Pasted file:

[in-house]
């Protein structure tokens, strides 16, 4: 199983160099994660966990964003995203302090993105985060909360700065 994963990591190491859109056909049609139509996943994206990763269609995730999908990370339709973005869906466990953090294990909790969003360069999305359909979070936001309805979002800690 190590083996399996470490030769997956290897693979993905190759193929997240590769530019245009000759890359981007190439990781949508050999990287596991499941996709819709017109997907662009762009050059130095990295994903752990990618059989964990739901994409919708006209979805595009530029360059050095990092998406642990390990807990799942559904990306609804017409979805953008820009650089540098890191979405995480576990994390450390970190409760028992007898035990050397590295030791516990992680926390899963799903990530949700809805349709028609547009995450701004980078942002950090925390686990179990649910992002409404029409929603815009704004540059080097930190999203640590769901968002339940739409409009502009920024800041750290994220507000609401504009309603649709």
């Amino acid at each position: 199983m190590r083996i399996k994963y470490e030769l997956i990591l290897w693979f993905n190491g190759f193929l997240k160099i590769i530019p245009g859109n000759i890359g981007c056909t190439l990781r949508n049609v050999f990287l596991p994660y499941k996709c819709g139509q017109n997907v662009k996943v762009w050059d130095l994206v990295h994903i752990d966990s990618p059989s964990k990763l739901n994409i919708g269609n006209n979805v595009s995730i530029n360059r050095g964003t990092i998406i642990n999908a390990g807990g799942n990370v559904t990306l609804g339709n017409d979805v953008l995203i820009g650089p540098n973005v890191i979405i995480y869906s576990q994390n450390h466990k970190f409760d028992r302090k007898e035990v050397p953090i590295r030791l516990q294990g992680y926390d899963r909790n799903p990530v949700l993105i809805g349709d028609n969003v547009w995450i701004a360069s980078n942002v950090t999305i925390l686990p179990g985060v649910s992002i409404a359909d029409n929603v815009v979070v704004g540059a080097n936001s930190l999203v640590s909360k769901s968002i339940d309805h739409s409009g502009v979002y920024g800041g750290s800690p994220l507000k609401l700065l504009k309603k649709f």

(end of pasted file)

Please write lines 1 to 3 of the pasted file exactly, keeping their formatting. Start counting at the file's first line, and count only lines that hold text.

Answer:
[in-house]
């Protein structure tokens, strides 16, 4: 199983160099994660966990964003995203302090993105985060909360700065 994963990591190491859109056909049609139509996943994206990763269609995730999908990370339709973005869906466990953090294990909790969003360069999305359909979070936001309805979002800690 190590083996399996470490030769997956290897693979993905190759193929997240590769530019245009000759890359981007190439990781949508050999990287596991499941996709819709017109997907662009762009050059130095990295994903752990990618059989964990739901994409919708006209979805595009530029360059050095990092998406642990390990807990799942559904990306609804017409979805953008820009650089540098890191979405995480576990994390450390970190409760028992007898035990050397590295030791516990992680926390899963799903990530949700809805349709028609547009995450701004980078942002950090925390686990179990649910992002409404029409929603815009704004540059080097930190999203640590769901968002339940739409409009502009920024800041750290994220507000609401504009309603649709």
């Amino acid at each position: 199983m190590r083996i399996k994963y470490e030769l997956i990591l290897w693979f993905n190491g190759f193929l997240k160099i590769i530019p245009g859109n000759i890359g981007c056909t190439l990781r949508n049609v050999f990287l596991p994660y499941k996709c819709g139509q017109n997907v662009k996943v762009w050059d130095l994206v990295h994903i752990d966990s990618p059989s964990k990763l739901n994409i919708g269609n006209n979805v595009s995730i530029n360059r050095g964003t990092i998406i642990n999908a390990g807990g799942n990370v559904t990306l609804g339709n017409d979805v953008l995203i820009g650089p540098n973005v890191i979405i995480y869906s576990q994390n450390h466990k970190f409760d028992r302090k007898e035990v050397p953090i590295r030791l516990q294990g992680y926390d899963r909790n799903p990530v949700l993105i809805g349709d028609n969003v547009w995450i701004a360069s980078n942002v950090t999305i925390l686990p179990g985060v649910s992002i409404a359909d029409n929603v815009v979070v704004g540059a080097n936001s930190l999203v640590s909360k769901s968002i339940d309805h739409s409009g502009v979002y920024g800041g750290s800690p994220l507000k609401l700065l504009k309603k649709f």